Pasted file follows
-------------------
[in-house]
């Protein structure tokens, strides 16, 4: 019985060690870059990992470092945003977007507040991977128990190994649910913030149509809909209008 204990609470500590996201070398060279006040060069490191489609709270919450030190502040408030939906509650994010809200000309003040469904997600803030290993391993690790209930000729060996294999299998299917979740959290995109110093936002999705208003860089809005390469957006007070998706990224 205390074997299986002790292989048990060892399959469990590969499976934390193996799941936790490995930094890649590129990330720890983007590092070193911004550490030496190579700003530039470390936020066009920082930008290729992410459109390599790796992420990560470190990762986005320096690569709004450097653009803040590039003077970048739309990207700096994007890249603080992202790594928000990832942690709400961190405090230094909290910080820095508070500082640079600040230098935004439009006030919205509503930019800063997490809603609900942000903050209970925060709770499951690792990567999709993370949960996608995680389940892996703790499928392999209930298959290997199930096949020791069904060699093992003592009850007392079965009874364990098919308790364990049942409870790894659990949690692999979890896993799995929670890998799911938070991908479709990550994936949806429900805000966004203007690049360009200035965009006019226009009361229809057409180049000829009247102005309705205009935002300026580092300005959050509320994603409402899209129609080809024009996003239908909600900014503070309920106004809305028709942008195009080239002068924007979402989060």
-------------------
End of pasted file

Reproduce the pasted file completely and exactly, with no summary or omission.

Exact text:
[in-house]
């Protein structure tokens, strides 16, 4: 019985060690870059990992470092945003977007507040991977128990190994649910913030149509809909209008 204990609470500590996201070398060279006040060069490191489609709270919450030190502040408030939906509650994010809200000309003040469904997600803030290993391993690790209930000729060996294999299998299917979740959290995109110093936002999705208003860089809005390469957006007070998706990224 205390074997299986002790292989048990060892399959469990590969499976934390193996799941936790490995930094890649590129990330720890983007590092070193911004550490030496190579700003530039470390936020066009920082930008290729992410459109390599790796992420990560470190990762986005320096690569709004450097653009803040590039003077970048739309990207700096994007890249603080992202790594928000990832942690709400961190405090230094909290910080820095508070500082640079600040230098935004439009006030919205509503930019800063997490809603609900942000903050209970925060709770499951690792990567999709993370949960996608995680389940892996703790499928392999209930298959290997199930096949020791069904060699093992003592009850007392079965009874364990098919308790364990049942409870790894659990949690692999979890896993799995929670890998799911938070991908479709990550994936949806429900805000966004203007690049360009200035965009006019226009009361229809057409180049000829009247102005309705205009935002300026580092300005959050509320994603409402899209129609080809024009996003239908909600900014503070309920106004809305028709942008195009080239002068924007979402989060």